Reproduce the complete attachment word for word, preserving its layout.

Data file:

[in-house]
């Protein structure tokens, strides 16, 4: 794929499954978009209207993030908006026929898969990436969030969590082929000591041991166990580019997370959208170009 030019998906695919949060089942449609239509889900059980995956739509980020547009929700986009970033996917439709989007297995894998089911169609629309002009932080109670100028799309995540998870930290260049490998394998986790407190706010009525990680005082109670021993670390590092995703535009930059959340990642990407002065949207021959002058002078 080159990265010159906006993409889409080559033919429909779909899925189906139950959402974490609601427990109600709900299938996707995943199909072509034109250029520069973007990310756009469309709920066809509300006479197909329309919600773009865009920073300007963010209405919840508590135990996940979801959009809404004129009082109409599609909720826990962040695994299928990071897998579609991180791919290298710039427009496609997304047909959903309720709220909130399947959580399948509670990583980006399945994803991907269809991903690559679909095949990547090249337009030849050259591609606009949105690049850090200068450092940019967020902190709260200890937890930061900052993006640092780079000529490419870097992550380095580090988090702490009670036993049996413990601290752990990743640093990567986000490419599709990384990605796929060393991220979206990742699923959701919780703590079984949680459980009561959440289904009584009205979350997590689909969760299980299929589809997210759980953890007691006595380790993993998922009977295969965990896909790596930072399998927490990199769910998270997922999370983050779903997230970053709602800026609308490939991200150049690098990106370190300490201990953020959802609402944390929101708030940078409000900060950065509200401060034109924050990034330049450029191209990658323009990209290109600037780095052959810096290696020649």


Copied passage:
[in-house]
């Protein structure tokens, strides 16, 4: 794929499954978009209207993030908006026929898969990436969030969590082929000591041991166990580019997370959208170009 030019998906695919949060089942449609239509889900059980995956739509980020547009929700986009970033996917439709989007297995894998089911169609629309002009932080109670100028799309995540998870930290260049490998394998986790407190706010009525990680005082109670021993670390590092995703535009930059959340990642990407002065949207021959002058002078 080159990265010159906006993409889409080559033919429909779909899925189906139950959402974490609601427990109600709900299938996707995943199909072509034109250029520069973007990310756009469309709920066809509300006479197909329309919600773009865009920073300007963010209405919840508590135990996940979801959009809404004129009082109409599609909720826990962040695994299928990071897998579609991180791919290298710039427009496609997304047909959903309720709220909130399947959580399948509670990583980006399945994803991907269809991903690559679909095949990547090249337009030849050259591609606009949105690049850090200068450092940019967020902190709260200890937890930061900052993006640092780079000529490419870097992550380095580090988090702490009670036993049996413990601290752990990743640093990567986000490419599709990384990605796929060393991220979206990742699923959701919780703590079984949680459980009561959440289904009584009205979350997590689909969760299980299929589809997210759980953890007691006595380790993993998922009977295969965990896909790596930072399998927490990199769910998270997922999370983050779903997230970053709602800026609308490939991200150049690098990106370190300490201990953020959802609402944390929101708030940078409000900060950065509200401060034109924050990034330049450029191209990658323009990209290109600037780095052959810096290696020649």